It is also clear to me that differences in data are related to how I wear my Fitbit and use my phone. For my Fitbit, it is basically on my hip from the time I wake up until the time I go to bed each night. However, my phone isn’t always “on my body” throughout the day. I think this is probably the case for more people.

Since I wear my Fitbit at all times some of the data it captures erroneously is included in the total step count. For instance, for the last few months in this data set I was commuting about 10 miles per day during the week by bike. This data is accurately captured as cycling by Moves, but captured as steps by my Fitbit. Therefore some over-reporting by Fitbit is present in the data.

Conclusion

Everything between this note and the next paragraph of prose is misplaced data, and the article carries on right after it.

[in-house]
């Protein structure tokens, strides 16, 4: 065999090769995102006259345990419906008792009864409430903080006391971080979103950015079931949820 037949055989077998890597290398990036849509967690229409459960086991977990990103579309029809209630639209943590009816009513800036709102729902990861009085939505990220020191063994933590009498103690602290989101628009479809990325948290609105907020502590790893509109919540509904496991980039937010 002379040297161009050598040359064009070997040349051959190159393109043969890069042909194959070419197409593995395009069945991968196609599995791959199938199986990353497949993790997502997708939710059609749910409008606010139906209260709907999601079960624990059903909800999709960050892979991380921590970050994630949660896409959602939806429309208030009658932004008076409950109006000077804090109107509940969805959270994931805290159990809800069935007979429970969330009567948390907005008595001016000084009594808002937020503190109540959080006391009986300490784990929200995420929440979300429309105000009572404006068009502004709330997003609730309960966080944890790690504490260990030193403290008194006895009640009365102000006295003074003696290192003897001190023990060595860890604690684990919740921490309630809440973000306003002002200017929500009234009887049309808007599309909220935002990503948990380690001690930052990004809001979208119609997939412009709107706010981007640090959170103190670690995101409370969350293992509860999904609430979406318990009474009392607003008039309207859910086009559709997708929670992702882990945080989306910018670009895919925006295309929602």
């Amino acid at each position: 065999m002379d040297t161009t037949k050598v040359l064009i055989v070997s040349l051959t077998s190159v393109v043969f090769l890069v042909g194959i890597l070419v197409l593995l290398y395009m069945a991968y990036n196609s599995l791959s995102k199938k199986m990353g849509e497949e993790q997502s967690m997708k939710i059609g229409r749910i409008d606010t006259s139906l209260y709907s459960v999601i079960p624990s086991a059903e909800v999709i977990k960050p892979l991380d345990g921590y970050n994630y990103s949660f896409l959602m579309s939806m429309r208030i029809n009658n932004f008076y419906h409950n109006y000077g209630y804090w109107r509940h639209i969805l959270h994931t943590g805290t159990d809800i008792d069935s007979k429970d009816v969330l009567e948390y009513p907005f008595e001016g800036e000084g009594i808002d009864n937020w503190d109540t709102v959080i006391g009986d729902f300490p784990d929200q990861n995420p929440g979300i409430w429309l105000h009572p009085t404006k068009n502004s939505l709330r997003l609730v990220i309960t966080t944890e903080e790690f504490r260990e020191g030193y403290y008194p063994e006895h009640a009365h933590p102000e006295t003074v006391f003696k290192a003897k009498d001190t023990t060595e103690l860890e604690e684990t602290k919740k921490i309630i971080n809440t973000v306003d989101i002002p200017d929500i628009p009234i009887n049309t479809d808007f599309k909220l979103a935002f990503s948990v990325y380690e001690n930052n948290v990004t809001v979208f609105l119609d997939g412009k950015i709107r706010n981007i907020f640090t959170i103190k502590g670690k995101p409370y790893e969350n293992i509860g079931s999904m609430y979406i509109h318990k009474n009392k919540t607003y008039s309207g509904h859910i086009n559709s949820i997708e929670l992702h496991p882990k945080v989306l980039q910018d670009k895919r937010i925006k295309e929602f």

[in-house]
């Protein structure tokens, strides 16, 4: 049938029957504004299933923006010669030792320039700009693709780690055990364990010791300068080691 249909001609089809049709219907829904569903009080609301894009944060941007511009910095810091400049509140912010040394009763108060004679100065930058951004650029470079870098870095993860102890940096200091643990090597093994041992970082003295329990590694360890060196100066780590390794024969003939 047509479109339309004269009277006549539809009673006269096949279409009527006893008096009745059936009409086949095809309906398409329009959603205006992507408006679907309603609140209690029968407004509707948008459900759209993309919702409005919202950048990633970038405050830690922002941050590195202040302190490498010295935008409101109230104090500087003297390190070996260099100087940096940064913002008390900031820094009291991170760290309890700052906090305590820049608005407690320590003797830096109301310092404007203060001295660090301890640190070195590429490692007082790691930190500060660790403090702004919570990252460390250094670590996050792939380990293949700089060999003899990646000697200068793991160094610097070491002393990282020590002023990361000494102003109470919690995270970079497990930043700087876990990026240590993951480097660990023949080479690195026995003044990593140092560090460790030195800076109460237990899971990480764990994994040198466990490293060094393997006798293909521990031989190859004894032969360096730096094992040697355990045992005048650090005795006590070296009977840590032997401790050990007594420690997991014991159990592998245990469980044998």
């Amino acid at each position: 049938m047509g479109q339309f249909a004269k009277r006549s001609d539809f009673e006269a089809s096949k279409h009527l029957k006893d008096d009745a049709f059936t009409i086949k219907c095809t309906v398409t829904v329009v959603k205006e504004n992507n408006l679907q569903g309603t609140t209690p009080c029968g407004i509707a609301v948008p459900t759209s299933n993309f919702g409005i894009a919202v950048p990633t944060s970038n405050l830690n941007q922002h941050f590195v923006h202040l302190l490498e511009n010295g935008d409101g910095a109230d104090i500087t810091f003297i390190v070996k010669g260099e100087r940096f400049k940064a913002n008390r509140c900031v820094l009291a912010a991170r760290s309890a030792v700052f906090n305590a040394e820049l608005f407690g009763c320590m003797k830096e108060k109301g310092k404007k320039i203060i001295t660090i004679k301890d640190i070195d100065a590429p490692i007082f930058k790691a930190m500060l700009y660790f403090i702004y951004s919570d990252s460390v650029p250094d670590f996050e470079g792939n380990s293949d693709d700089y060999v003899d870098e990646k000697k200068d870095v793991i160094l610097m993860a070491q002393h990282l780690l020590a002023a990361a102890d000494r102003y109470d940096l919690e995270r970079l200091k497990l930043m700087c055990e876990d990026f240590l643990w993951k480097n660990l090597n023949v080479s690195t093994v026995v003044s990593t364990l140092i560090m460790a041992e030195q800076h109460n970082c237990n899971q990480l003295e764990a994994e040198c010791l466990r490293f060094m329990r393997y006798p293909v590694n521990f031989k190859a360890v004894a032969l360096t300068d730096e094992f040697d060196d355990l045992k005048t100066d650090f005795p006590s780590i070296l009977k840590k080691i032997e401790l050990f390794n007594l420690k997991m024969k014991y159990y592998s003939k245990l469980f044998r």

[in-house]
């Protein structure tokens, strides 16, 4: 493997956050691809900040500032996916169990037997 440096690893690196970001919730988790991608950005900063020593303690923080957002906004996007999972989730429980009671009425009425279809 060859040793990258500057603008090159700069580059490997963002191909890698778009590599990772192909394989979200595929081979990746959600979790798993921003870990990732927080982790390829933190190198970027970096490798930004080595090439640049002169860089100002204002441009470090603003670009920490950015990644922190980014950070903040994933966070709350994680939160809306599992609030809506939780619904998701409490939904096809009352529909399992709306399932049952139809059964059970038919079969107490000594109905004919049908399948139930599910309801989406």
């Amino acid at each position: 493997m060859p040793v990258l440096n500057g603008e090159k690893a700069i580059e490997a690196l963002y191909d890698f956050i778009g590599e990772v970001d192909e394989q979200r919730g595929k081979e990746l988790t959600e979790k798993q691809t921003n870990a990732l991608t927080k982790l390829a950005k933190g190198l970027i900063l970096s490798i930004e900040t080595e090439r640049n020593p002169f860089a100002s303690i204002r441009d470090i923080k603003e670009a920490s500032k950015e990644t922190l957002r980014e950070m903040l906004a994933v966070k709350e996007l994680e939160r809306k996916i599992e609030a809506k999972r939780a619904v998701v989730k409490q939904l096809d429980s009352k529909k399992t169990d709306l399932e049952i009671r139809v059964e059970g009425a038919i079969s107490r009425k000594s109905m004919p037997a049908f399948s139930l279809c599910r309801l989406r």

For my own data I found that the Fitbit reports higher steps on most, if not all days, than the Moves app on my iPhone 5. There are a few caveats with this data and analysis that are worth mentioning. First, this exploration was intended to begin a conversation around the real-world use of activity monitoring apps and devices, and the data they collect. It was not intended as a statement on truth or validity (however I would welcome the help of a volunteer to follow me around with a manual clicker counting all my steps). Second, this analysis was undertaken in part to help you understand that scientists of all types, be it citizen or academic, have the ability to work with their own data in order to come to their own conclusions about what works or doesn’t work for them. Lastly, this analysis was completed very quickly and I am sure that other individuals may have different ideas about how to explore and analyze the data. For this reason I’m posting the daily aggregate values in a open Google Spreadsheet here.